Beauty startups have to compete with well-known legacy brands and one another. They all want to become the world’s next beloved brand and sell in the most sought-after shopping destinations. For many, field and education teams are what it takes to support that goal, especially when it comes to brick-and-mortar businesses.
Startups are famous for their agility and speed, especially in the DTC space, but how do they transition from e-commerce to selling in physical stores with the same speed and reach as their online platforms? How do brands afford to invest in both, and if not, what are they leaving on the table?
The most commonly missed opportunity is sales. Brands that support their brick-and-mortar retail are likely to have 3x more sales volume than brands that don’t.
For example, a brand with 100 doors averaging $500 per door would result in an annual sales volume of $2.6 million. If half of those doors were supported, the average weekly sales would increase threefold, each doing $1500, resulting in $5.2 million annual sales volume — and that’s with only half of those doors being supported.
Additionally, supporting in-store sales proves that those products are desirable and will sell at volume. In response, buyers will expand distribution or provide more space within the same stores, such as an additional end cap or a unit at the cash-wrap area.
“Too often, I hear brands say that they don’t need in-store support,” said Paula Floyd, CEO and founder at Headkount. “They say that their productivity is high or that they’re investing online, which is the right thing to do, but this is exactly why it’s the perfect time to invest in retail and a field team to build on the momentum. At some point, your sales will slow down, and your productivity will decline because your competitor, who has a team, will catch up. Sadly, I see this all too often.”
Build an in-house sales force — or leverage a freelance model
Building an in-house team is challenging but rewarding. The approach takes time — often years — and requires a formidable number of in-house resources to support a nationwide field team.
To start, the departments a company needs in place to support a field organization include sales, education, human resources, accounting, payroll, benefits and legal.
The first hire should be the head of sales and education. This person must have significant experience in the beauty industry, numerous retailer relationships, and the know-how to lead and inspire people. Success typically follows hiring someone who has been in the field before and knows what a high-performing team looks like; not only will they understand the roles and what to look for, but they will have instant credibility among the team they are seeking to attract.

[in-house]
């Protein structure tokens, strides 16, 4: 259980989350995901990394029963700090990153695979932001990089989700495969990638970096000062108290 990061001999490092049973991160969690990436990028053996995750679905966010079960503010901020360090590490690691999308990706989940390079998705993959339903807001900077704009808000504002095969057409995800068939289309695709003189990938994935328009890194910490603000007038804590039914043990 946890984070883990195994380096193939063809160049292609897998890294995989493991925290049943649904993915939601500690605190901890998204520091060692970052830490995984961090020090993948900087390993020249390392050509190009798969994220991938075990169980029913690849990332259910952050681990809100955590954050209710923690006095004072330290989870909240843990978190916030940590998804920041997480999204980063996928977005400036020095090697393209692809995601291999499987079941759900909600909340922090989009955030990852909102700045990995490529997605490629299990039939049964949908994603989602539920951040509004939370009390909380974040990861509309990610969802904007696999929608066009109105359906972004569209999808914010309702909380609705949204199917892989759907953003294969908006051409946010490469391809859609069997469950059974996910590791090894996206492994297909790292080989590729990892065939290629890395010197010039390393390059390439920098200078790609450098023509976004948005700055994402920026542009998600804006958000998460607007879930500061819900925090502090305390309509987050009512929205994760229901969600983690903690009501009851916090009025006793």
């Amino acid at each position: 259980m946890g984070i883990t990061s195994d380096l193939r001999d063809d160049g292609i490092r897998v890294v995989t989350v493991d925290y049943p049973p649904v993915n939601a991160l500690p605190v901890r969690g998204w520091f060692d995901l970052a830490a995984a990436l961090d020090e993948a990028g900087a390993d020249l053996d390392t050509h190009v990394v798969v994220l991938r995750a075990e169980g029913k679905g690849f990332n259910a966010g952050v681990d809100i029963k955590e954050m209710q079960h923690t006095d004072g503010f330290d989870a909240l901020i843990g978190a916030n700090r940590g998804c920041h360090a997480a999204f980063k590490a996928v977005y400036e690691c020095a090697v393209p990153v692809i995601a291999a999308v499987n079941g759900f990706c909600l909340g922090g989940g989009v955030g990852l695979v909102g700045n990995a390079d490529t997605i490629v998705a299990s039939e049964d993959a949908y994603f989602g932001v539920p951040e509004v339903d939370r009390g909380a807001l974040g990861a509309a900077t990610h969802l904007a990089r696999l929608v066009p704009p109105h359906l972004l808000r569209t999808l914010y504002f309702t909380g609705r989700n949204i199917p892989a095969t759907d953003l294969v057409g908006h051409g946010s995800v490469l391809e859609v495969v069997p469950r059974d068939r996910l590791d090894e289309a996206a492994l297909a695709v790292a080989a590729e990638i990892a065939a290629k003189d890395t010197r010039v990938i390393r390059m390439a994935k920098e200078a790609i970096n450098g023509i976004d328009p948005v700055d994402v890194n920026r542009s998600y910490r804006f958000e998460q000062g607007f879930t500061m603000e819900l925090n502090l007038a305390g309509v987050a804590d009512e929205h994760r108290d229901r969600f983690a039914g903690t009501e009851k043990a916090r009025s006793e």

After that, brands must determine what markets are best to support, identifying markets with the most clusters of stores and sales volume to cover more stores with the least amount of effort and fewer costs on travel and expenses.
A freelance model takes less time and money than building an in-house team, but it still requires some internal resources to support that team. Online groups such as Cosmetic Peeps or similar sites can help companies develop a freelance base. Again, hiring candidates with experience in the industry and proven relationships with retailers is critical.
Another thing some companies may need to consider with a freelance model is regional legislation, such as California’s freelance law. While these may not affect everyone, it is essential to keep in mind that some states have specific requirements around who can and cannot be designated as freelance workers, which may affect the model a company chooses.
Outsource a field sales and education team
Hiring an outsourced team allows companies to scale nationally with speed, flexibility and zero liability. A fully-trained beauty-educator team with existing in-store retailer relationships can engage with customers on day one, helping a brand get into stores within eight weeks nationally.
Given today’s climate, this is highly advantageous. If pandemic restrictions require the scaling back of resources, for example, rather than massive layoffs for an in-house team, there’s simply a pause on the contract with the outsourcing company.
For brands looking to explore this option further, it’s a good idea to ask retailers or other brand founders if they have worked with any outsourcing companies they can recommend. From there, the team can check out what brands that company represents and set up an exploratory call to see if they could be a good fit.
Beauty brands should ask for referrals and connect with some of the prospect’s current clients to understand how they collaborate and what it’s like to work with them from the brand side of things. The point is to ensure that goals are aligned and that the team understands the brand.
“What’s predictable today is that the consumer is walking into the store eager to buy,” said Floyd at Headkount. “Conversion rates are at an all-time high. For brands serious about retail, it’s time to invest, show up for your customer, attract new ones and get your field and education team up and running, no matter which model you utilize for your brand.”
Despite the unpredictable times, many brands are having record years, and field and education teams are helping them continue to be successful in 2022.
Sponsored By: Headkount